WATCH THE VIDEO: State of the Union 2019

As the school year begins to wind down, our work ramps up. CFT is joining other education unions to push hard to enact bills calling for more charter school transparency and accountability, bringing the decision-making on charter authorization exclusively to the district level, and more ambitiously, enacting a moratorium on all new charters. As Los Angeles state Sen. Maria Elena Durazo, the author of the moratorium bill explains, it’s time we put a “pause” on new charters.The effort to bring reform to charters importantly parallels the AFT Fund Our Future campaign that is investing in education.

It’s important to keep in mind that the growth of charters, in part, reflects a perceived failure of in-district schools. As funding has failed to keep up with the needs of our schools and our students, as K-12 classes bulge, as districts eliminate art and music and narrow the curriculum, as counseling loads balloon, many parents turn to neighborhood charter schools. These schools often provide safe campuses and enrichment programs in attractive settings.

That’s why it’s essential that while we critique the privatizers and corporate charter school forces, and push for much-needed legislation, we must at the same time fight for the schools our students deserve and the funding needed to make our schools successful.

We’ve been able to move our charter school agenda because of a multi-faceted effort, both at the ballot box and in the streets. The Democratic sweep last November certainly helped create a potentially sympathetic Legislature. But the California Legislature was controlled by the Democrats in the previous session and charter reform got nowhere.

This time, charter reform in the California Legislature and locally is a possibility. One of the most noticeable examples is the Los Angeles Unified School District. The majority of the board members and the superintendent were backed by the charter association and, as you would expect, they have been sympathetic to charter expansion. Yet, that very same board and superintendent are now supporting efforts to seek a statewide moratorium on charter school expansion.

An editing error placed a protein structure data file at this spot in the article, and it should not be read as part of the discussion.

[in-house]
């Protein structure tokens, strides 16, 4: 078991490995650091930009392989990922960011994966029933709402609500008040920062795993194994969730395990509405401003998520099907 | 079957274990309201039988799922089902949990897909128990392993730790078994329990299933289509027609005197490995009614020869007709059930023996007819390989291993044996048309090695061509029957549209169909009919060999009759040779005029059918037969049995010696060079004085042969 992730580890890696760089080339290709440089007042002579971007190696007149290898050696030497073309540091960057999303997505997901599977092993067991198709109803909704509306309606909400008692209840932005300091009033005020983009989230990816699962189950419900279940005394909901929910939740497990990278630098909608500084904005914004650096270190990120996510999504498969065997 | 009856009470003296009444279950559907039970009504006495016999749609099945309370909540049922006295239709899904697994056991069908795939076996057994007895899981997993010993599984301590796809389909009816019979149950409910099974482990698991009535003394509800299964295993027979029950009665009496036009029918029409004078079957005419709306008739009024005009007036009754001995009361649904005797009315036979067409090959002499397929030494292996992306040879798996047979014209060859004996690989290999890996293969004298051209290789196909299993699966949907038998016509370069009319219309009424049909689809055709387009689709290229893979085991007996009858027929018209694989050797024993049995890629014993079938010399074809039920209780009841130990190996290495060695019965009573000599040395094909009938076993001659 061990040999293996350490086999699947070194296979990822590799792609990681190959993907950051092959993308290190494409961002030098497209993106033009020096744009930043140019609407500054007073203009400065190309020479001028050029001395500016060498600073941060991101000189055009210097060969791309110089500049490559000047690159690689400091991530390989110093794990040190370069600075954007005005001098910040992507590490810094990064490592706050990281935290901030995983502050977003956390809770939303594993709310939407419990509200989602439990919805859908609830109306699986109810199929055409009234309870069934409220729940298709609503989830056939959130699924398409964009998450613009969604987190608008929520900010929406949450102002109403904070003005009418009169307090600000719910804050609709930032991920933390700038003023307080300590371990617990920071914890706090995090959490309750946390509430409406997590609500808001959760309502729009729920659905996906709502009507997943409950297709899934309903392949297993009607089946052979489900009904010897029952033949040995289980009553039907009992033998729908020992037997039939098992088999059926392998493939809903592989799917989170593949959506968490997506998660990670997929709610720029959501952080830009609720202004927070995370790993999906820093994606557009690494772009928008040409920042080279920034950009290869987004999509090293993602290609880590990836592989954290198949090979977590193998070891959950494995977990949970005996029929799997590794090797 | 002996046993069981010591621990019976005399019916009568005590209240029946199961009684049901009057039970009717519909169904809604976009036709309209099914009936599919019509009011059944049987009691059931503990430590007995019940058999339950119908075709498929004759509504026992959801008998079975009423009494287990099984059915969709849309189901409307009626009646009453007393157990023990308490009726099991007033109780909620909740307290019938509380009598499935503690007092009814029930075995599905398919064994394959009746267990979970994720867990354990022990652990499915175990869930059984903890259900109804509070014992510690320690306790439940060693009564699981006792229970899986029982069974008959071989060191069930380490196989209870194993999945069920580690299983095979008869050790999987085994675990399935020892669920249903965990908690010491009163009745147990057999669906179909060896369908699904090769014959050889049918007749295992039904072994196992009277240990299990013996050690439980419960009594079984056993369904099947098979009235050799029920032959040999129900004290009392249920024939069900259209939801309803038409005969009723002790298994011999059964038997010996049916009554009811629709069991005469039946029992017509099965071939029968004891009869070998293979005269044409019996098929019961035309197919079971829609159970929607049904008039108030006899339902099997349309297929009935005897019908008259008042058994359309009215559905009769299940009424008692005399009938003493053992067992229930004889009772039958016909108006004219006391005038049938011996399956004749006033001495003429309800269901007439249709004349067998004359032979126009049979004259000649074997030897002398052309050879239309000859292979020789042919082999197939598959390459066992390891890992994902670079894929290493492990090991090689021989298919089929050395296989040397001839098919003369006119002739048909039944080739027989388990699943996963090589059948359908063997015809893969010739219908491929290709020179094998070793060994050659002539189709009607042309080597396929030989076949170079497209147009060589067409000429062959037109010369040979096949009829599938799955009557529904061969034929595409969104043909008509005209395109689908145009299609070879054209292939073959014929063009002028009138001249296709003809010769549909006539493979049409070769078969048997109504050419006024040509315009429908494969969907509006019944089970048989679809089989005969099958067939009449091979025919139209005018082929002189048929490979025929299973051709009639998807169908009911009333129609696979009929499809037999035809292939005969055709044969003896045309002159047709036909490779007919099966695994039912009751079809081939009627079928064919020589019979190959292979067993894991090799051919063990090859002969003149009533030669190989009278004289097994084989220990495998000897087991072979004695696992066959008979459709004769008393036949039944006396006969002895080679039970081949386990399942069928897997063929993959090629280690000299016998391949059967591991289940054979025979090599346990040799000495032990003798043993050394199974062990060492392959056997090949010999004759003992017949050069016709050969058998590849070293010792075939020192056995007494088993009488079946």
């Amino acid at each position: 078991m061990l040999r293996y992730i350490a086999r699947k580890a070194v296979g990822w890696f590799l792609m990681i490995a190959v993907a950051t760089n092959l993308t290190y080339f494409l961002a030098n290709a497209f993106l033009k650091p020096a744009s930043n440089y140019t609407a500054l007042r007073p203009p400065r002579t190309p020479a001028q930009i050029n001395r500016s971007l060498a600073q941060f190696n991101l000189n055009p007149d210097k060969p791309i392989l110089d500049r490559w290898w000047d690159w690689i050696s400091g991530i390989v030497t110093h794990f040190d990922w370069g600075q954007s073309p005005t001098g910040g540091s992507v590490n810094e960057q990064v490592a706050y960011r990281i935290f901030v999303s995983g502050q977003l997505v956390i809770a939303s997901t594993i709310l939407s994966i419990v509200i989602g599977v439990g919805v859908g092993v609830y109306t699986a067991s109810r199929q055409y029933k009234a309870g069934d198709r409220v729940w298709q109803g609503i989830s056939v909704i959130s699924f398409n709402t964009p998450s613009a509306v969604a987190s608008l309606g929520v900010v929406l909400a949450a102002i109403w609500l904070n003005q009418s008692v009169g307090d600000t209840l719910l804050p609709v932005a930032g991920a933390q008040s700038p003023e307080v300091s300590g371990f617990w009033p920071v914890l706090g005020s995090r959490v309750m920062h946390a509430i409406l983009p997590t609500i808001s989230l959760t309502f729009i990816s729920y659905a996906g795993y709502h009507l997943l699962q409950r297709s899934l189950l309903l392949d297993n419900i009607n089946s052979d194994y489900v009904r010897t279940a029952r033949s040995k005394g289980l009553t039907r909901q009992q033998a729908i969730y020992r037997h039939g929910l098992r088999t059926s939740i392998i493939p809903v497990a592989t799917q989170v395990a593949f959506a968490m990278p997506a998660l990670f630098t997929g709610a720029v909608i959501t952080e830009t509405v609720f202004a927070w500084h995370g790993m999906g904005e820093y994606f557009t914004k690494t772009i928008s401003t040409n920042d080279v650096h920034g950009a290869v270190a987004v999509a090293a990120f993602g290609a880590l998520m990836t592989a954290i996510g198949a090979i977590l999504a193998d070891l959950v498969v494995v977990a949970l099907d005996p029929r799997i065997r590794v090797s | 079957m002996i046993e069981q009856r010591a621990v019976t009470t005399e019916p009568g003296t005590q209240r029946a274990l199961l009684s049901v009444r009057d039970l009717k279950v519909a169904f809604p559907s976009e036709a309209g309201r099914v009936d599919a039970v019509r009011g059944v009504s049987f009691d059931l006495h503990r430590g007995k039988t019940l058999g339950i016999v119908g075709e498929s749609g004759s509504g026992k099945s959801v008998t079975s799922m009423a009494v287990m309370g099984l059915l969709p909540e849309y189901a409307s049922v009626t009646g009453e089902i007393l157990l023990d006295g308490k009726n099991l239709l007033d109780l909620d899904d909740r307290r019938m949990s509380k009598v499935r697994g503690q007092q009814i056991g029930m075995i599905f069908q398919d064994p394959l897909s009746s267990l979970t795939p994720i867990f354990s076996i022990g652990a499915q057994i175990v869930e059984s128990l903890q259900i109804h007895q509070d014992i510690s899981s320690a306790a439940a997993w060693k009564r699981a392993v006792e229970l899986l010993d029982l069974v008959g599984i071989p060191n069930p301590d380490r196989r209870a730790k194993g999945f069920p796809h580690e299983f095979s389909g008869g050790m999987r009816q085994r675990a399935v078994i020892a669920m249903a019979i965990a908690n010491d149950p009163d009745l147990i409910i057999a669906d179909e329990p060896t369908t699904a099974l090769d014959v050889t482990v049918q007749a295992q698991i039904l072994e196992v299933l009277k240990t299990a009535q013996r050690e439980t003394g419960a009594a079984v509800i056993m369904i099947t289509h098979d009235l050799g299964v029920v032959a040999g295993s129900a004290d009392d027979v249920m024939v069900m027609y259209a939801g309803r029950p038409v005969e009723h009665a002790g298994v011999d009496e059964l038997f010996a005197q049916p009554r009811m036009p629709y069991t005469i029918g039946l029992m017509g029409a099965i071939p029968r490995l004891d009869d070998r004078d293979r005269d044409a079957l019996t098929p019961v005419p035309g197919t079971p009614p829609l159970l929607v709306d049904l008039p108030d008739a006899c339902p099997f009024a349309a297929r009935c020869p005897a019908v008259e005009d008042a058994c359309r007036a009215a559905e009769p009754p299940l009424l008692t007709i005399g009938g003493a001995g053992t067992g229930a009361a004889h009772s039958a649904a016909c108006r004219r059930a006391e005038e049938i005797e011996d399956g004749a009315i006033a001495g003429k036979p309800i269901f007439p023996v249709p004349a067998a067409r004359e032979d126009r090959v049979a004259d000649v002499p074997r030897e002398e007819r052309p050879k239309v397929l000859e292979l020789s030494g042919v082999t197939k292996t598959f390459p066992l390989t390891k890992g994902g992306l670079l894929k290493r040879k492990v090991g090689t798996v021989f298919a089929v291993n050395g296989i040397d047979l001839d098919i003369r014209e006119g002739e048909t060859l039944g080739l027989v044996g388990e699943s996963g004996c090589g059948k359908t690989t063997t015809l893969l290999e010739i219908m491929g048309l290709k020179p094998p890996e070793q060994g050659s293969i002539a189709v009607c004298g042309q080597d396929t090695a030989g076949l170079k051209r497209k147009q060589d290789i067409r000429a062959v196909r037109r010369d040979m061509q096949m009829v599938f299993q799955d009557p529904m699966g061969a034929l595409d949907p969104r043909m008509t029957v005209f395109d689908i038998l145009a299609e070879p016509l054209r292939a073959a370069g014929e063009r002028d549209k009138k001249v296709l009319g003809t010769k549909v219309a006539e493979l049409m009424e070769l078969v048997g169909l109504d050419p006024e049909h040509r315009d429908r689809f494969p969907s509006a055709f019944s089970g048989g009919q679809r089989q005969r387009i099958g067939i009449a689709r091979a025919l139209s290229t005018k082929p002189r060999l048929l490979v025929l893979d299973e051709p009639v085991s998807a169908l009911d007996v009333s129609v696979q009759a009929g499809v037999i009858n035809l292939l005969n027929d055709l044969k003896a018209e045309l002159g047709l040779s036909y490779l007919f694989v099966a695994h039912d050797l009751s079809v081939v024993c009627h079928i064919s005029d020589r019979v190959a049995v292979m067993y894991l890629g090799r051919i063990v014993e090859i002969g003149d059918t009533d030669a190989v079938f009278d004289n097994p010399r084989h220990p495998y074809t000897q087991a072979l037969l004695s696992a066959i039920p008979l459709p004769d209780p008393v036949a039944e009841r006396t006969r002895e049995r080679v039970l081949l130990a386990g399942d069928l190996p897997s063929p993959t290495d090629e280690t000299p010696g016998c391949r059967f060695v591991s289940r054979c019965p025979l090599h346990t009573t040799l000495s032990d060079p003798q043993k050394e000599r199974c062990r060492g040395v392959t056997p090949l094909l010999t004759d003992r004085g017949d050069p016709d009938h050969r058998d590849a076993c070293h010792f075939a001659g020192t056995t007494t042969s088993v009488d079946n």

What created that political turnaround was the mass actions of educators with the overwhelming support of parents, community and students. Beginning last year with the teacher strikes in red states and continuing with the strikes in Los Angeles and around the country, there is growing awareness of the impact of charters and the need to dramatically increase public school funding.

We must continue with these mobilizations. Actions in the street will strengthen our efforts on the legislative front and continue to educate millions of Americans and politicians.

The fight for public education, as well as healthcare, also has the potential to cross ideological divides. Whatever the political perspective of the parent, they want the best for their child. Parents know that to achieve lower class size, more counselors or enrichment programs, schools will need more money and resources, particularly if there is an effort to educate the public as happened so successfully in Los Angeles.

Through organizing and a brilliant community education campaign, United Teachers Los Angeles was able to win over the vast majority of residents in L.A. County. In a poll conducted by Loyola Marymount University, 80 percent of residents supported teachers during the strike. And this happened in spite of efforts by the district and media to portray students as the victims of the strike.

We should never fall for that notion. Students learn a great deal from a strike. They learn that when workers want to improve their conditions, they don’t throw rocks or destroy property, they withhold their labor. It is one of the most important lessons they can learn and, unfortunately, it has become a rarity in American society.

The fight for charter school reform must illuminate inadequate educational funding. Charters siphon money away from in-district schools, so while charters become more numerous, the majority of in-district schools and the students who attend them are hurt. This can’t continue.

Let me end with a hopeful note. California and the CFT have been leaders in the struggle to increase education funding by implementing progressive tax reform. We now have the possibility to raise funding for education dramatically and turn around the negative effects of Proposition 13 by getting legacy corporations to pay their fair share in property taxes.

The Schools and Communities First initiative on the November 2020 ballot will do just that. But it won’t be easy. CFT members must be involved in the campaign if we are to win. Passage of this initiative will be a magnificent legacy to leave our students and children.